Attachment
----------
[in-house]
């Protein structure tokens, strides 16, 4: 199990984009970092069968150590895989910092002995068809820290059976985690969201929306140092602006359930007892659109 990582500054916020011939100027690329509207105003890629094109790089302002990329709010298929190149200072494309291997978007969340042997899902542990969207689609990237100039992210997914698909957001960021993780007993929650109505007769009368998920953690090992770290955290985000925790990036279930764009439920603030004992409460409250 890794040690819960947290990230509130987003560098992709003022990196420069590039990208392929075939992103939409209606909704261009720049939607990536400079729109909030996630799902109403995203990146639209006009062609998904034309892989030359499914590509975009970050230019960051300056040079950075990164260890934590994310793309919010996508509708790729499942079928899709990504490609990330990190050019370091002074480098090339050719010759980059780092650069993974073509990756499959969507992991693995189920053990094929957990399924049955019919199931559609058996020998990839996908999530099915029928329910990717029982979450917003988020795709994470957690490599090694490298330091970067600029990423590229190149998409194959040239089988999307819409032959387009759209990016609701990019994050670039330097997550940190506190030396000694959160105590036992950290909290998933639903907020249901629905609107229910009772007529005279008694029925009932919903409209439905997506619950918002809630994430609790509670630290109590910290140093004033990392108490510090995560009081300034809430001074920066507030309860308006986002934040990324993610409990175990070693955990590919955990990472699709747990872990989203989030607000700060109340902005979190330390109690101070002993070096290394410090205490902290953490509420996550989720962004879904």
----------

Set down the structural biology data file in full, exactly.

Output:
[in-house]
């Protein structure tokens, strides 16, 4: 199990984009970092069968150590895989910092002995068809820290059976985690969201929306140092602006359930007892659109 990582500054916020011939100027690329509207105003890629094109790089302002990329709010298929190149200072494309291997978007969340042997899902542990969207689609990237100039992210997914698909957001960021993780007993929650109505007769009368998920953690090992770290955290985000925790990036279930764009439920603030004992409460409250 890794040690819960947290990230509130987003560098992709003022990196420069590039990208392929075939992103939409209606909704261009720049939607990536400079729109909030996630799902109403995203990146639209006009062609998904034309892989030359499914590509975009970050230019960051300056040079950075990164260890934590994310793309919010996508509708790729499942079928899709990504490609990330990190050019370091002074480098090339050719010759980059780092650069993974073509990756499959969507992991693995189920053990094929957990399924049955019919199931559609058996020998990839996908999530099915029928329910990717029982979450917003988020795709994470957690490599090694490298330091970067600029990423590229190149998409194959040239089988999307819409032959387009759209990016609701990019994050670039330097997550940190506190030396000694959160105590036992950290909290998933639903907020249901629905609107229910009772007529005279008694029925009932919903409209439905997506619950918002809630994430609790509670630290109590910290140093004033990392108490510090995560009081300034809430001074920066507030309860308006986002934040990324993610409990175990070693955990590919955990990472699709747990872990989203989030607000700060109340902005979190330390109690101070002993070096290394410090205490902290953490509420996550989720962004879904």